Proposal to enhance radio services in I-5 corridor could drain funds for statewide emergency dispatch network
Washington Gov. Chris Gregoire’s proposed budget could cause long-term problems for Whitcom.
Gregoire has proposed that $10 million from the Washington Enhanced 911 fund be used to improve radio interoperability in the Interstate-5 corridor. The money originally was earmarked to replace a 30-year-old statewide 911 network.
The current system, which was designed for quick access from one dispatch center to another, is unreliable and restrictive, Whitcom Director Patti VonBargen said.
Whitman County Sheriff Brett Myers said diverting money away from crucial dispatch projects could be debilitating for state policing. It also could mean problems locally for Whitcom, a dispatch center that serves Whitman and Asotin counties and the cities of Pullman and Moscow.
“The dispatcher is the first person you hear in an emergency,” he said. “You can’t take any part of that link away and not affect how that system works.”
The E911 fund receives money from the statewide E911 tax, which charges Washington cell phone users 20 cents per month. VonBargen said money from the E911 fund is granted to 39 state dispatch centers to partially fund employee salaries, equipment and training. Money also is allocated each year to the strategic fund to save for long-term projects, such as the new statewide dispatch network. The multi-million dollar state dispatch update project was still in the initial phases. No date for implementation had been set.
“I know that money’s always an issue. But when (taxpayers) voted for the tax, there’s a certain expectation. Taxpayers have a right for that money to be spent that way,” she said. “It jeopardizes technology.”
VonBargen said a $10 million withdrawal wouldn’t deplete the E911 fund, but it would set a precedent.
“Every time we save money, they take it. We have no avenue to save,” she said. “It’s not going to cost (Whitcom) any money right now, but if they keep following this pattern, they’re really going to hurt us.”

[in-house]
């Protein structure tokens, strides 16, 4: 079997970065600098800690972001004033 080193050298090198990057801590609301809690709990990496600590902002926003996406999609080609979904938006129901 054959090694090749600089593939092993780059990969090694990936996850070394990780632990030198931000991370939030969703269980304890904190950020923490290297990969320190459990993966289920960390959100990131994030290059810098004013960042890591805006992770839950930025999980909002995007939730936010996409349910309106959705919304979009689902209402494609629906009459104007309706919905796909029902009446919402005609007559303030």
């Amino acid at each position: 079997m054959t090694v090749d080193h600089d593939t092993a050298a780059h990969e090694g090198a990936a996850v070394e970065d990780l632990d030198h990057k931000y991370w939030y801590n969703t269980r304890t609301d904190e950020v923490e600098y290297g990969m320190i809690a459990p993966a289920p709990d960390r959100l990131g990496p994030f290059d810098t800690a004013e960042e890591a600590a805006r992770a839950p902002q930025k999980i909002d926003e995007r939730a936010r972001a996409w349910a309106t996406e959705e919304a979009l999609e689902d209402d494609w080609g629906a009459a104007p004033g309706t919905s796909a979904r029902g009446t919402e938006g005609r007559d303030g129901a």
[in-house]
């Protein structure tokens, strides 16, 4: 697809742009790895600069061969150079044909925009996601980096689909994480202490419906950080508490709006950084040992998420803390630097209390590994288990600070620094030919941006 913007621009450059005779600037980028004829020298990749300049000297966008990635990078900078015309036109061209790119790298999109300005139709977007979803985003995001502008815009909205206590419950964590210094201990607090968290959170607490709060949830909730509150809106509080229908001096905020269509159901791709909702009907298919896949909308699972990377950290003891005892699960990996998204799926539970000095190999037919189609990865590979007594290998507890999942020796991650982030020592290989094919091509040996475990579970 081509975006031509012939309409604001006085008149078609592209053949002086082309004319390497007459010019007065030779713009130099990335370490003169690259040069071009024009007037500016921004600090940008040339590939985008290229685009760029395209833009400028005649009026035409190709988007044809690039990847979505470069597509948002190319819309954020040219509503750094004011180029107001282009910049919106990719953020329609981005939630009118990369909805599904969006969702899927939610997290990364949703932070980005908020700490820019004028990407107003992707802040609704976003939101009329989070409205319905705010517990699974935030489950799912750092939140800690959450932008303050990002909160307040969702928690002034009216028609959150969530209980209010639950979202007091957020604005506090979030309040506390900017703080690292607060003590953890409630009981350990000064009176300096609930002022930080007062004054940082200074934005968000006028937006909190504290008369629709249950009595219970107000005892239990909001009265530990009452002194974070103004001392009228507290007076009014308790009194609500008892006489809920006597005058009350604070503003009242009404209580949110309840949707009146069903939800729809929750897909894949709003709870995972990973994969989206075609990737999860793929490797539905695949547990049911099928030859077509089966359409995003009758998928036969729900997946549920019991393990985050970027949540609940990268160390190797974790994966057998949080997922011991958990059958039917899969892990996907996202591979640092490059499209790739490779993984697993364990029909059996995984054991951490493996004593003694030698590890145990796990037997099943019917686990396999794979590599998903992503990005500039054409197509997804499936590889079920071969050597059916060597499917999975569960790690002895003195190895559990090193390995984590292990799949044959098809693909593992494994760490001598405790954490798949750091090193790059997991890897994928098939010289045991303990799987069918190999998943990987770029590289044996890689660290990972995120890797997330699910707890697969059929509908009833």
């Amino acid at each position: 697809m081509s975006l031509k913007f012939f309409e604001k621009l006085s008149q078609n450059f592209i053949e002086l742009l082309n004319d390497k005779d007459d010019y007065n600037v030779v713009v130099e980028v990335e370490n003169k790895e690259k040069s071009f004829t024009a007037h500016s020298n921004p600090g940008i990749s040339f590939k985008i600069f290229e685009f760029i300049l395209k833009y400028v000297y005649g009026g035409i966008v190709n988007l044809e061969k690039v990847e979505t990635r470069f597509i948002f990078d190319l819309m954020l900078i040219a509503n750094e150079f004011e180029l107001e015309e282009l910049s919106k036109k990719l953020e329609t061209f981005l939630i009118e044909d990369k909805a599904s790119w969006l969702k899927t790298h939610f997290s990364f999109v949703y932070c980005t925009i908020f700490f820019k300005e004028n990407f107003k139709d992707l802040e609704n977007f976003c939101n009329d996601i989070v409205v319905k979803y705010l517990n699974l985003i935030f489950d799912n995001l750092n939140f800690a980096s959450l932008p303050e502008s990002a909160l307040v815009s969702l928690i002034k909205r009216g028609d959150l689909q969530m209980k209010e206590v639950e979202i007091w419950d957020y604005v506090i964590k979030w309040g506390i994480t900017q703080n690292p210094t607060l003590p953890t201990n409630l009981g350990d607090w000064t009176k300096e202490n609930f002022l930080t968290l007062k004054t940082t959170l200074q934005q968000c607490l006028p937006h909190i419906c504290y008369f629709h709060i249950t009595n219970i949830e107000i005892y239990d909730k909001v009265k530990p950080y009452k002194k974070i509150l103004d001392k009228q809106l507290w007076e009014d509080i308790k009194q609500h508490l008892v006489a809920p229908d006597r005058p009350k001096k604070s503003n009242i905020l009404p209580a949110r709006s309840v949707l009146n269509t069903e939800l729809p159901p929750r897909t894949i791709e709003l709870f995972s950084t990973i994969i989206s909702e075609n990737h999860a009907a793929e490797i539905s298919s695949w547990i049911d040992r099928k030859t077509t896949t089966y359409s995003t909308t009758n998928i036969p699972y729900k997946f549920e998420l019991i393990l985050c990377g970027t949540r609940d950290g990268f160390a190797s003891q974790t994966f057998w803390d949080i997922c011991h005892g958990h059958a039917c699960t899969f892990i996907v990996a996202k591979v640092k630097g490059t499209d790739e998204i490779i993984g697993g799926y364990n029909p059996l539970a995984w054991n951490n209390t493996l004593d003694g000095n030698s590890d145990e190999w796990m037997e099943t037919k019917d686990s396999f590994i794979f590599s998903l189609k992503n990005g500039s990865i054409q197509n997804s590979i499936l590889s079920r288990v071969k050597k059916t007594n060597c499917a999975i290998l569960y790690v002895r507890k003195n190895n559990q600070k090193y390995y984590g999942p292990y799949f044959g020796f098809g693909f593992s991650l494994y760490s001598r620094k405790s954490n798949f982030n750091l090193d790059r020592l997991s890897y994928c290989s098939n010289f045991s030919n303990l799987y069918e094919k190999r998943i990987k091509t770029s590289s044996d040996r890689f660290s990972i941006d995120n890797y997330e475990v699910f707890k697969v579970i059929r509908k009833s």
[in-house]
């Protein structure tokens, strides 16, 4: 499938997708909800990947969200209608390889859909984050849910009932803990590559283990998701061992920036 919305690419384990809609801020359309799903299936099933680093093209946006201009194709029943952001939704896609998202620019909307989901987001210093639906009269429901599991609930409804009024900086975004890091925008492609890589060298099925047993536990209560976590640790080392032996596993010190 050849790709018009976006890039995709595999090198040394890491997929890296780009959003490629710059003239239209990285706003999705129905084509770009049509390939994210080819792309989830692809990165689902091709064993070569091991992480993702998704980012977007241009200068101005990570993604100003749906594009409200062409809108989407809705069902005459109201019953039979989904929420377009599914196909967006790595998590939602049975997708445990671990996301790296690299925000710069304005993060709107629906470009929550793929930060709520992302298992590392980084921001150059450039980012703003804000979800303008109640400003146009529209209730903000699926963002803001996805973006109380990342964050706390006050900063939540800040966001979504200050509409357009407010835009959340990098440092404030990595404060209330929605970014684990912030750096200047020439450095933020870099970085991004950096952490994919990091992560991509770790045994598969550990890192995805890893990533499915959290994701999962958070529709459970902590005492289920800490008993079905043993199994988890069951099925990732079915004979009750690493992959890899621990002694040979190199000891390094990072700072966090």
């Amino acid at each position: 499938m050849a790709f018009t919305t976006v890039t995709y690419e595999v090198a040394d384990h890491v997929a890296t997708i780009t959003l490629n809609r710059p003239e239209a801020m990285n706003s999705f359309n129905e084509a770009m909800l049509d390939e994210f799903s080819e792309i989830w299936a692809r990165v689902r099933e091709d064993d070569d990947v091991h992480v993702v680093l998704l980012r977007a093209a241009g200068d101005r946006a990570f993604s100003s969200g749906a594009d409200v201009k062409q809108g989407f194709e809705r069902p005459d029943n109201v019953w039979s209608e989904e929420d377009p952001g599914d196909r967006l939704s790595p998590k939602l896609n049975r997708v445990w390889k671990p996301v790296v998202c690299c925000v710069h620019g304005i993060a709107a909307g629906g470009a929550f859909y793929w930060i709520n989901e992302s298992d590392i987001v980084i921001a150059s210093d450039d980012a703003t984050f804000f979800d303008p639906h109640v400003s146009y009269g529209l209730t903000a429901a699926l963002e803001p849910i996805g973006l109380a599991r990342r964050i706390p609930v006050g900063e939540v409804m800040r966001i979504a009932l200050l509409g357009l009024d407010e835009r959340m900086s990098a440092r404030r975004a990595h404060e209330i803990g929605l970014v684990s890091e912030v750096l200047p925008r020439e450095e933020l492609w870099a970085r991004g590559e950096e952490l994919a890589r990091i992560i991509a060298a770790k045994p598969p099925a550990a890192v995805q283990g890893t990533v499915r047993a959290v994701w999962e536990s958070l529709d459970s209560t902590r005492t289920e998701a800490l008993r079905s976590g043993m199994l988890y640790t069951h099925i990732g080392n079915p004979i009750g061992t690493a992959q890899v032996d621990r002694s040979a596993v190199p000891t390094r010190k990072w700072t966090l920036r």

Myers worries that if a large chunk of the E911 fund is diverted, it could result in a monetary loss for the county. A portion of the E911 fund is used each year to help pay for employee overtime and other projects such as replacing equipment.
“The state’s not worried about funding our projects, they’re worried about funding their own,” he said.
VonBargen said something will have to give if Whitcom’s budget is decreased.
“You find a way,” she said. “You can’t get rid of police officers.”
Myers said a local E911 tax which bills local cell phone users one tenth of one percent may help the area dispatch center stay afloat.
“The taxpayers supported us,” he said. “I think that will be our saving grace in this whole thing.”
VonBargen said an $11 million federal fund has been identified for radio interoperability projects. She suggests that money be used for the I-5 activity.
“We’re asking them to use that money and leave our funds alone,” she said.
“We just think there’s other places to find the money,” he said. “They have more pots over there (in Olympia) that aren’t so essential.”
VonBargen, Myers, county commissioners and other officials statewide are writing letters to legislators in an effort to keep the money allotted for updates to the state network. Local legislators will work to amend and adopt the budget.
“The money belongs to the state and they can do what they want with it,” VonBargen said. “But we’re hoping to stop it with the legislators.” So, this is Queen Christine’s idea of “shredding the Cascade Curtain?” Add this together with the Department of Ecology’s misbegotten stormwater runoff permitting, and I wonder why anyone in Eastern Washington would ever vote for a Democrat.